I feel like I have not had the time to blog in a long time. It’s amazing how two really full, busy weeks can make a day off feel like it was ages ago, even if it was only 12 days ago. I like sitting down and writing calmly, slowly, when I have the time to choose my words and feel the inspiration bubbling towards my brain and transforming into sentences.
I recently started working a second job, as a cook, in addition to the work I do at Edible Vineyard. I have an admiration for the many people on Martha’s Vineyard and elsewhere who can hold two or more jobs at once, and still feel grounded and present. It is not the easiest task to shift focus from one job to the next, especially in one day. It is even harder if you still want to take care of yourself by exercising, eating well, keeping a clean home, being there for others, and getting together with friends. It’s a lot to juggle. Even if you can get it all in, can you be present to each activity, or are you running on the treadmill worrying about work later, and at work are you wondering when you will be able to make plans with your friends?
My new tactic is the following: if I am so distracted by another thought that it keeps cycling back through my mind as much as I try to push it away, I think on it, meditate on it, resolve it, even if it means I have to take a break from what I am doing. Exercise, I find, is a good time for “positive self talk”, a phrase I learned from my sister via her husband. Most of us need more of this in our lives. No better time to tell yourself, “you can do it!”, “keep going!”, “You can do anything!” than while pumping endorphins with some cardio.
My busy-ness of late is what made today feel so fabulous. Thanksgiving preparation began, and there was no frantic energy around it. I did my prep-work: typed up a thanksgiving menu, printed a shopping list, printed recipes, remembered to bring shopping list and bags to the store, and a pen to cross things off (its the little stuff that makes the different in this process!). I shopped with focus, and did not let myself ponder for too long when I realized there were no cippolini onions and would the agrodolce taste as good with boiling onions? I was decisive, not always an easy task for me in the grocery store, or in general.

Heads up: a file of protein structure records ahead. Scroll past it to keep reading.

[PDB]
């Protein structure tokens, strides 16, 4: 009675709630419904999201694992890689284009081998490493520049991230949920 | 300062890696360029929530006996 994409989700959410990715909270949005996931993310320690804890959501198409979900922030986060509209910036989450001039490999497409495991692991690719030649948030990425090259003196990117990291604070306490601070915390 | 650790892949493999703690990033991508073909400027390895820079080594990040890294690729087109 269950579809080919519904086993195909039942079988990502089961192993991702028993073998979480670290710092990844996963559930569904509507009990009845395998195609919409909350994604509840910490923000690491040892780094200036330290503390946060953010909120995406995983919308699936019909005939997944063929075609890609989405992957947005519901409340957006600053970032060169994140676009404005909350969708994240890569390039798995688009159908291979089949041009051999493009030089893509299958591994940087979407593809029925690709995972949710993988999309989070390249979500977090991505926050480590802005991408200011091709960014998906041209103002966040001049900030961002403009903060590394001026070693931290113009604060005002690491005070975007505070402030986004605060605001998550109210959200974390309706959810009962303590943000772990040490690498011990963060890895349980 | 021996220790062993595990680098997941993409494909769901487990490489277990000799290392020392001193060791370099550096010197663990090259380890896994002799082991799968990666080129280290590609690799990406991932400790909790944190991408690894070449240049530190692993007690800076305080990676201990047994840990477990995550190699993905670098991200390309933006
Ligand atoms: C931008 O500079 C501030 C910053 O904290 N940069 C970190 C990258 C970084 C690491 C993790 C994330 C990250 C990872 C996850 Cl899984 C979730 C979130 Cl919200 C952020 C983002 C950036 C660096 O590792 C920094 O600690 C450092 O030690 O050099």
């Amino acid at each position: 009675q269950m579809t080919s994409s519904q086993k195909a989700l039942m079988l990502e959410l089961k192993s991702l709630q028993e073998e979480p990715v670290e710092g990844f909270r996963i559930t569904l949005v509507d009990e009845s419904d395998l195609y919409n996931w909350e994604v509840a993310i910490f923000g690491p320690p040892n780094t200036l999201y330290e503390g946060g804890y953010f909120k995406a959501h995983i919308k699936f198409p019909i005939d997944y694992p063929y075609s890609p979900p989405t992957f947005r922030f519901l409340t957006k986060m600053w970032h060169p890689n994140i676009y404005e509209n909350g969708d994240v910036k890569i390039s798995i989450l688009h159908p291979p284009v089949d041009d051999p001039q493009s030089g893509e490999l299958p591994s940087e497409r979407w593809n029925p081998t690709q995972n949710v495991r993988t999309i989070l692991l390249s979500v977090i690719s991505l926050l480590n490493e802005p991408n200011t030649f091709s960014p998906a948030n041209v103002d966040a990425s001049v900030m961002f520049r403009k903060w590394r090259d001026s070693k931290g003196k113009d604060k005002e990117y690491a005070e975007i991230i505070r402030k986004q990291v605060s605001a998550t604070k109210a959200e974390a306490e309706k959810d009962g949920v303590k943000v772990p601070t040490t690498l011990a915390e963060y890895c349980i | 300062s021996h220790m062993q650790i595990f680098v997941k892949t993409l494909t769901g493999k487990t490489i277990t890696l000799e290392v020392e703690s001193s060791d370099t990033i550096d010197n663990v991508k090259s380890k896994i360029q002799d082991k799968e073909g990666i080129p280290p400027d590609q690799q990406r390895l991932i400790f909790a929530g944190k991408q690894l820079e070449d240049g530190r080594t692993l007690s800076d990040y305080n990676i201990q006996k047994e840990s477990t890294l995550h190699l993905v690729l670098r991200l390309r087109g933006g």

Then, the cooking. I had a few projects I wanted to accomplish today, Tuesday. Being two days before Thanksgiving, I made my turkey brine so it can cool overnight, I made the filling and the dough for apple pie, and I made a big batch of granola, for breakfasts and munchies. My family is coming in tonight and tomorrow, and it’s nice to have the house filled with food that is ready to eat or easy to prepare fast. I also brewed a new batch of kombucha, but that is not for thanksgiving.
The kitchen was clean, and I was the only one in it. It smelled of borscht that my dad made in the morning–beets, sauerkraut, smoky Hungarian sausage. The Pandora station was on Bebel Gilberto, and the songs were jazzy, instrumental, and beautiful, lingering vocals were easy to listen to. In other words, the music was not the kind that set the pace to my work. I set the pace, and the music kept up.
Get the brine going, and start brewing the kombucha tea. In the meantime, get the oats in the oven with syrup and butter, and prep the other granola ingredients. Moving around the kitchen, always something to do, smell, stir, taste, transfer, clean. Never a dull moment, but never a stressful one, either. No one to talk to. No one talking to me. Focusing, always, on the task at hand, because food does take focus. If you want it to come out well, there are steps and procedures to follow. Attention to detail is important. Finish one project, clean up, and start another. This rhythm can become a meditation when you know what you are doing, and you give the process the attention it demands.